6. Avoid overload by creating turn-ons – do not bombard customers with data; let them choose the information they want when they want it.
  7. Tell one story at a time – create one setting for each idea to avoid confusing customers by mixing multiple stories in a single setting.
  8. Avoid contradictions, maintain identity – every detail and nuance of a setting should support and further the organizational identity and mission.
  9. For every ounce of treatment provide a ton of treat – give your customers the highest value by building an interactive setting that gives them the opportunity to exercise all their senses.
  10. Keep it up – never get complacent and always maintain your setting.

You are practicing Place Magic by creating or enhancing environments that delight, support, and enliven your guests. Magical places are venues with physical attributes that attract and please, subtly enhanced by human endeavor.

Remember that as a church leader, you do have “customers” – they are the Guests who come to your place every weekend.

What are you waiting for? It’s time to create a magical place in your organization!

Adapted from Service Magic by Ron Zemke and Chip Bell

Service Magic

Part of an ongoing, periodic series exploring the translation of customer service in the corporate world to Guest Experiences in ChurchWorld

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10 Commandments from Mickey Mouse

Disney Imagineer Marty Sklar, who retired in 2009 as the only Disney cast member to have participated in the opening of all eleven theme parks around the world, is noted for many things, but one of the most cherished has to be his creation of “Mickey’s Ten Commandments.”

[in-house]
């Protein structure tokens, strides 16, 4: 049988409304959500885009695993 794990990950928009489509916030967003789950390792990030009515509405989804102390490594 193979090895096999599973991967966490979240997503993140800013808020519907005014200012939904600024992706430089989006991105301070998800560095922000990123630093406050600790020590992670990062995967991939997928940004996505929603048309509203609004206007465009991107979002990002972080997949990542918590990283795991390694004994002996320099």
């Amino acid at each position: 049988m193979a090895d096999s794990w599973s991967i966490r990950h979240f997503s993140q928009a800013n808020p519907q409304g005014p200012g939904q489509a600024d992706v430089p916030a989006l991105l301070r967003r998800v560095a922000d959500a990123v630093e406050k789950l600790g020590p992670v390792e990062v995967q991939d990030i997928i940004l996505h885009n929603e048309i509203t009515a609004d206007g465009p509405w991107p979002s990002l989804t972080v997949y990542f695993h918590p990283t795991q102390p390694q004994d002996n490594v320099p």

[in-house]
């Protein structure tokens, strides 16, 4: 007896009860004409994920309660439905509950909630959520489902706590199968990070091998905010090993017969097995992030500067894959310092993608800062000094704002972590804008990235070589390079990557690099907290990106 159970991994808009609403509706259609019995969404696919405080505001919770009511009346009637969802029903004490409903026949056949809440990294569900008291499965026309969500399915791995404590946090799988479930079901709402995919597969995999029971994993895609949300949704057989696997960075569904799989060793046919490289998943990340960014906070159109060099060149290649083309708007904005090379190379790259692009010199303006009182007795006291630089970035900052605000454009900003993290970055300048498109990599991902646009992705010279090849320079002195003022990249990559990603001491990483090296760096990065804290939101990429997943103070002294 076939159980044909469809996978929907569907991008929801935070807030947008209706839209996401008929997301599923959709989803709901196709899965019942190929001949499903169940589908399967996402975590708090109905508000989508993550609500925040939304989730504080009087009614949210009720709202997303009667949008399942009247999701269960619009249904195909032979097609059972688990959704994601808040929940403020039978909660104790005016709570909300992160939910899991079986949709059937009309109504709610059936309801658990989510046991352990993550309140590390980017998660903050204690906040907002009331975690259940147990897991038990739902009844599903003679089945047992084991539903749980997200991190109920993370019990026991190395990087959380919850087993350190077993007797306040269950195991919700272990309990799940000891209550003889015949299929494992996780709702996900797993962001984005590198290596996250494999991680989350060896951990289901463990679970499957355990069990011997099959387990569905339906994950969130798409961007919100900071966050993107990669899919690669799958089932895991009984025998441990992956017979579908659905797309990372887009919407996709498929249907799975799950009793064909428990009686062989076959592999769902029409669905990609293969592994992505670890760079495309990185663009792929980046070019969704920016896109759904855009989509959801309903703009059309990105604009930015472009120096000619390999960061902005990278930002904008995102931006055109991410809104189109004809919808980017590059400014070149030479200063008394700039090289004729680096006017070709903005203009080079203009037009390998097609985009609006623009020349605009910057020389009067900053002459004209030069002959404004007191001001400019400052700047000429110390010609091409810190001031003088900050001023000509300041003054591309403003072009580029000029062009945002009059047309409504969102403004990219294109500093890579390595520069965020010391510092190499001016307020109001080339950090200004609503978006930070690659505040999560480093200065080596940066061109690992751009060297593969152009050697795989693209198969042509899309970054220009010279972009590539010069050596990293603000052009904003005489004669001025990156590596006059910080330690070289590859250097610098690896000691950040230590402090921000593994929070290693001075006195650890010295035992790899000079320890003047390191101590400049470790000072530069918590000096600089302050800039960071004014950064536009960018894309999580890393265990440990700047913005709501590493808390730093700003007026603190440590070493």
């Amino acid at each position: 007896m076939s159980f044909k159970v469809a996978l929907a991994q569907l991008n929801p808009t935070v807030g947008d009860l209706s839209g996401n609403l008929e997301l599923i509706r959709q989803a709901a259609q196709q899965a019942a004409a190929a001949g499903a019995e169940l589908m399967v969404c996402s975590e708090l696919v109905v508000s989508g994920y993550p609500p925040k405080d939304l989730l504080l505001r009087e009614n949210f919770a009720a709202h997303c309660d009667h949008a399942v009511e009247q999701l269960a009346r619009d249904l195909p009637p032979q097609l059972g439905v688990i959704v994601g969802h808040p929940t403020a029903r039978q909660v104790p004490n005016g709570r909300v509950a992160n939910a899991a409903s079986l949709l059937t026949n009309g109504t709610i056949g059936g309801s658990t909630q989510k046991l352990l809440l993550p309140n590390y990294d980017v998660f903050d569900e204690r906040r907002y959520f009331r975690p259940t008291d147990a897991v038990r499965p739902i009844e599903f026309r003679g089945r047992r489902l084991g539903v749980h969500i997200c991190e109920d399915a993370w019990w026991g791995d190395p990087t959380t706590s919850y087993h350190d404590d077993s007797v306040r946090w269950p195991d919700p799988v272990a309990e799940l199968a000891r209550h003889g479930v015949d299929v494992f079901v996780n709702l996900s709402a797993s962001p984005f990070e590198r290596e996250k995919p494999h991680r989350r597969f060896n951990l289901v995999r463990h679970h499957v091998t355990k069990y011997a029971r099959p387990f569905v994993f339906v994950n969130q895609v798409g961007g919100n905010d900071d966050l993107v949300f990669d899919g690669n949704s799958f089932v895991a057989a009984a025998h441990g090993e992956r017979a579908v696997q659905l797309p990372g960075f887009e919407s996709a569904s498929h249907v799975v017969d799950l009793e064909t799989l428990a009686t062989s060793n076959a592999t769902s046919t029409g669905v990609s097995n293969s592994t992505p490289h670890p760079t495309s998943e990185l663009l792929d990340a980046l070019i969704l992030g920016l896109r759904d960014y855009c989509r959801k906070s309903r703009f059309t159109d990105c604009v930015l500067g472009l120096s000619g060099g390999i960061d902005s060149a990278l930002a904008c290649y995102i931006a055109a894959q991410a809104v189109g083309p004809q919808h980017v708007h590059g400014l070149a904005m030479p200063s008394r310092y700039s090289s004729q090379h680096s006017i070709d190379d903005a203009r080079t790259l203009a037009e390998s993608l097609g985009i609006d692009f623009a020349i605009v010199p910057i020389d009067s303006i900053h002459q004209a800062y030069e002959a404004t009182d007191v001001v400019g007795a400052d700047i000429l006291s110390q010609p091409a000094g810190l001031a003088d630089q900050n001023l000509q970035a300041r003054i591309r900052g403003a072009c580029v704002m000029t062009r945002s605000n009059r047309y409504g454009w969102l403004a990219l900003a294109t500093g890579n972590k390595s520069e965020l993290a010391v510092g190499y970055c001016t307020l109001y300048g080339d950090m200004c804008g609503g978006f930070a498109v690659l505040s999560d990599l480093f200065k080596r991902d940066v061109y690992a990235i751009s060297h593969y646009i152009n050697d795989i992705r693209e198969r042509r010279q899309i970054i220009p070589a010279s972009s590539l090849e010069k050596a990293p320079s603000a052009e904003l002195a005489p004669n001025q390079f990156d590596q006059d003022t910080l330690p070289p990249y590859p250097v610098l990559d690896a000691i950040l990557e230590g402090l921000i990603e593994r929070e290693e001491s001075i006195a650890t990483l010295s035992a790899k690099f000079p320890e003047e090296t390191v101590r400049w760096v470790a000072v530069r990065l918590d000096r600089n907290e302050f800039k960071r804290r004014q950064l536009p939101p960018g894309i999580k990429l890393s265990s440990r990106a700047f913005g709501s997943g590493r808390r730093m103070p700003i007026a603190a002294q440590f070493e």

During his 54-year career, Sklar was involved in all facets of the theme parks – from concepts to design to operations. Along the way, he developed, refined and practiced key principles of leadership based on what he learned from Walt Disney and other Disney Legends, especially designer John Hench. He crystallized these “learnings” into the first of what he called Mickey’s Ten Commandments.

Mickey'sTenCommandments

On the tenth day of Christmas Guest Experiences, your Guest Experience peers give to you:

Mickey’s Ten Commandments

  1. Know your audience – Identify the prime audience for your attraction or show before you begin design
  2. Wear your Guests’ shoes – Insist that your team members experience your creation just the way Guests do
  3. Organize the flow of people and ideas – Make sure there is a logic and sequence in our stories and the way Guests experience them
  4. Create a wienie (visual magnet) – Create visual “targets” that will lead Guests clearly and logically through your facility
  5. Communicate with visual literacy – Make good use of color, shape form, texture – all the nonverbal ways of communication
  6. Avoid overload – create turn-ons – Resist the temptation to overload your audience with too much information and too many objects
  7. Tell one story at a time – Stick to the story line; good stories are clear, logical, and consistent
  8. Avoid contradictions – maintain identity – Details in design or content that contradict one another confuse an audience about your story or the time period it takes place in
  9. For every once of treatment, provide a ton of treat – Walt Disney said you can educate people, but don’t tell them you’re doing it. Make it fun!
  10. Keep it up! (Maintain it) – In a Disney park or resort, everything must work. Poor maintenance is poor show!

Exceeding Guests’ expectations is Disney’s Guest Service strategy, and paying attention to every detail is the tactic by which it is accomplished.

inspired by and adapted from Dream It, Do It: My Half-Century Creating Disney’s Magic Kingdoms, by Marty Sklar

Dream It Do It